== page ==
According to another particular implementation of the method, for each image, the predominant vectors are chosen from among the field of vectors of the current image and the field of vectors of at least one preceding image.
By virtue of the invention, the movement vector fields calculated by an estimator of the “block matching” type can be homogenized.
The characteristics and advantages of the invention will emerge better from the following description, given by way of example and by reference to the attached figures, in which:
The homogenization of the vector field is obtained via a method of conditional reassignment.
The vectors, associated with the images of a sequence, are calculated and stored by the estimator.
In order to carry out processing on the vectors, a two-dimensional histogram is constructed with dimensions of 512*512 in which the coordinates represent the values (dx, dy) which are the values of the horizontal and vertical components of these vectors.
Choice of Predominant Vectors
In order to make the movement field more homogeneous, the idea is to adopt a certain number of vectors, which is fixed in the first place by the user. This number will be larger in proportion to the heterogeneity of the movements.
The first solution consists in adopting the N vectors corresponding to the highest frequencies of appearance.
Another possibility is to stipulate that the algorithm choose N/4 predominant vectors in each of the four orientation planes. This solution can be adopted as an option, as an output criterion upon detection of zoom in the sequence. This is because such a phenomenon entails distribution in all directions of the vector field.
The last solution envisaged is to carry out detection of the regional maxima. This is because the problem, in the first solution, is that it is possible to have several contiguous maxima, which do not confer enormous advantages compared with the fact of adopting fewer of them.
The histogram is therefore scanned, rejecting those vectors among the N predominant vectors appearing in the vicinity of other more predominant vectors. Thus the existence of these second-order maxima is identified by looking at the histogram to see whether two maxima lie in the same window, for example with dimensions 3*3.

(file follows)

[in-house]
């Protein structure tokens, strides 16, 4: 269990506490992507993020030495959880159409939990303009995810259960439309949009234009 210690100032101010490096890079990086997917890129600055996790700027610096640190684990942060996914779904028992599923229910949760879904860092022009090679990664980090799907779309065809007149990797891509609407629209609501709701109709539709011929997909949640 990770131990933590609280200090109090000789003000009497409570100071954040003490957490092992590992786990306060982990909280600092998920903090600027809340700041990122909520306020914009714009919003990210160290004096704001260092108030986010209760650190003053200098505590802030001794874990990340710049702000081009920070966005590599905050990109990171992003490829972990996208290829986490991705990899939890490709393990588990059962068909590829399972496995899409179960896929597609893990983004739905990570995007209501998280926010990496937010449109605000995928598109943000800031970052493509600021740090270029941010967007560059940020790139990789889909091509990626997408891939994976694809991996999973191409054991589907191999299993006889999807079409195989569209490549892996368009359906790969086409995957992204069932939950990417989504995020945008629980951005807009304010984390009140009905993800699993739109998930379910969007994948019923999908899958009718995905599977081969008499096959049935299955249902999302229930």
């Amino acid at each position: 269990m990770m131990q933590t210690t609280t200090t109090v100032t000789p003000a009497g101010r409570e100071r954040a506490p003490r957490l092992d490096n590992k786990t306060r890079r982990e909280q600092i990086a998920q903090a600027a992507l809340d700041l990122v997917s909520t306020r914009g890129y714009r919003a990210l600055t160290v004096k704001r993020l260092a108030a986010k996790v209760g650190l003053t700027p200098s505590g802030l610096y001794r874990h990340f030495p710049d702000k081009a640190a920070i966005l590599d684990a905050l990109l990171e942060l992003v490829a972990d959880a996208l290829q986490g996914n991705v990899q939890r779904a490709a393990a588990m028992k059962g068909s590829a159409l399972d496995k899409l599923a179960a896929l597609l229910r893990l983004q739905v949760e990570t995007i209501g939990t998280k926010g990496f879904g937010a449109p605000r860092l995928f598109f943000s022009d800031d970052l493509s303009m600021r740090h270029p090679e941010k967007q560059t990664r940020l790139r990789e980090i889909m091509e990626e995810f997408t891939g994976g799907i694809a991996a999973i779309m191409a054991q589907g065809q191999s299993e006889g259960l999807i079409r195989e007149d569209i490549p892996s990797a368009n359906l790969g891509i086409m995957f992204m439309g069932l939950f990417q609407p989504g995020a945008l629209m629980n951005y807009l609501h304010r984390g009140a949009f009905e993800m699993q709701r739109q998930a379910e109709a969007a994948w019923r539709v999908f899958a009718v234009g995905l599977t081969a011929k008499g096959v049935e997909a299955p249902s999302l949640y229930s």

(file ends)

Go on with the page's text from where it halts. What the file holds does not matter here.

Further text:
Choice of the Vector Allocated to a Macroblock MB. Reassignment
Method of the DFD
Once the predominant vectors have been extracted, a criterion remains to be found for reassigning each of these vectors to each MB. Since the movement estimator uses the criterion of the minimum DFD (Displaced-Frame Difference) to calculate the movement vectors, it seems useful to use this criterion to find the best possible correspondence between the vectors adopted and the macroblocks of the image to be processed.
After ordering the vectors in increasing order of their frequency of appearance, the calculation of DFD associated with each of these vectors is carried out for each MB. This calculation can be expressed simply by the following formula:
in which (i, j) are the coordinates of the MB to be processed;
It is important, before applying this formula, to check that the vector to be tested does not point outside the reference image. If no vector is suitable, then the zero vector is assigned.
Hence the vector corresponding to the minimum DFD is assigned to each MB.
This consists in seeking, for each MB of the “difference” image consisting of the predicted reference image and of the current image, the vector corresponding to the minimum gradient which gives information on the local activity of the MB (of horizontal and vertical gradient type).
Enhancement of the Reassignment
In order to keep certain movements, relating to objects of small size, the following criterion is defined:
If, after application of the DFD method, the vector adopted for an MB generates a DFD greater than the weighted original DFD, the original vector is kept.
Likewise, regarding the method of the gradient, for each MB obtained after inter-image difference, the gradient obtained by reassignment is compared with the gradient of the original vector. If the weighted original gradient is less than the new gradient, the original vector is kept.